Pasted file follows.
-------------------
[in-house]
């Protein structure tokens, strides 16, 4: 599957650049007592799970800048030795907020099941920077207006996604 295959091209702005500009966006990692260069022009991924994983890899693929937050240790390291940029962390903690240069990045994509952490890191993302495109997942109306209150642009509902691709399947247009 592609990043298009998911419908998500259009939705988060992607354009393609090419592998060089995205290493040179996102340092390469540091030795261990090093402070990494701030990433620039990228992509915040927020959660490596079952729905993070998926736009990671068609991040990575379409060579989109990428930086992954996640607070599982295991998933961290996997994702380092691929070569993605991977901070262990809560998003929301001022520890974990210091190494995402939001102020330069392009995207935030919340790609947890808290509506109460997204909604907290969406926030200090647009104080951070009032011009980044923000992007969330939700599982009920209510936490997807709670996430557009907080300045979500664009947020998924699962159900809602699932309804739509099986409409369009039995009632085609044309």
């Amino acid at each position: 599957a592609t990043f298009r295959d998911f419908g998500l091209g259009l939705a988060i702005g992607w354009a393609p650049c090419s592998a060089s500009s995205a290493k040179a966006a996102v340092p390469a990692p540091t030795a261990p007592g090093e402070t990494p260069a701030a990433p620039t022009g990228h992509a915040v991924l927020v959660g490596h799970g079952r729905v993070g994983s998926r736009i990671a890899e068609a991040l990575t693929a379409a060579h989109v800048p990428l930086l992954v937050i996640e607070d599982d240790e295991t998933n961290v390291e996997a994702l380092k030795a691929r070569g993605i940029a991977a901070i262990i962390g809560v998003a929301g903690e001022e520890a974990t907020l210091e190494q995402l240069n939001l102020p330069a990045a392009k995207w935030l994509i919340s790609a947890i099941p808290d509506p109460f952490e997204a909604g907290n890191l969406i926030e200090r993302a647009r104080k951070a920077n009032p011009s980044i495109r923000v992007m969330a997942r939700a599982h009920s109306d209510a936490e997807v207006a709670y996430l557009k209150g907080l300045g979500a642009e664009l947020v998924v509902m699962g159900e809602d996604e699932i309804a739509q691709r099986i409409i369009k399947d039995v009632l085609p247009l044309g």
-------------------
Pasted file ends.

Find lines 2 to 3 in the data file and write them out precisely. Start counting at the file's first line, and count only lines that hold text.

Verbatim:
């Protein structure tokens, strides 16, 4: 599957650049007592799970800048030795907020099941920077207006996604 295959091209702005500009966006990692260069022009991924994983890899693929937050240790390291940029962390903690240069990045994509952490890191993302495109997942109306209150642009509902691709399947247009 592609990043298009998911419908998500259009939705988060992607354009393609090419592998060089995205290493040179996102340092390469540091030795261990090093402070990494701030990433620039990228992509915040927020959660490596079952729905993070998926736009990671068609991040990575379409060579989109990428930086992954996640607070599982295991998933961290996997994702380092691929070569993605991977901070262990809560998003929301001022520890974990210091190494995402939001102020330069392009995207935030919340790609947890808290509506109460997204909604907290969406926030200090647009104080951070009032011009980044923000992007969330939700599982009920209510936490997807709670996430557009907080300045979500664009947020998924699962159900809602699932309804739509099986409409369009039995009632085609044309």
């Amino acid at each position: 599957a592609t990043f298009r295959d998911f419908g998500l091209g259009l939705a988060i702005g992607w354009a393609p650049c090419s592998a060089s500009s995205a290493k040179a966006a996102v340092p390469a990692p540091t030795a261990p007592g090093e402070t990494p260069a701030a990433p620039t022009g990228h992509a915040v991924l927020v959660g490596h799970g079952r729905v993070g994983s998926r736009i990671a890899e068609a991040l990575t693929a379409a060579h989109v800048p990428l930086l992954v937050i996640e607070d599982d240790e295991t998933n961290v390291e996997a994702l380092k030795a691929r070569g993605i940029a991977a901070i262990i962390g809560v998003a929301g903690e001022e520890a974990t907020l210091e190494q995402l240069n939001l102020p330069a990045a392009k995207w935030l994509i919340s790609a947890i099941p808290d509506p109460f952490e997204a909604g907290n890191l969406i926030e200090r993302a647009r104080k951070a920077n009032p011009s980044i495109r923000v992007m969330a997942r939700a599982h009920s109306d209510a936490e997807v207006a709670y996430l557009k209150g907080l300045g979500a642009e664009l947020v998924v509902m699962g159900e809602d996604e699932i309804a739509q691709r099986i409409i369009k399947d039995v009632l085609p247009l044309g």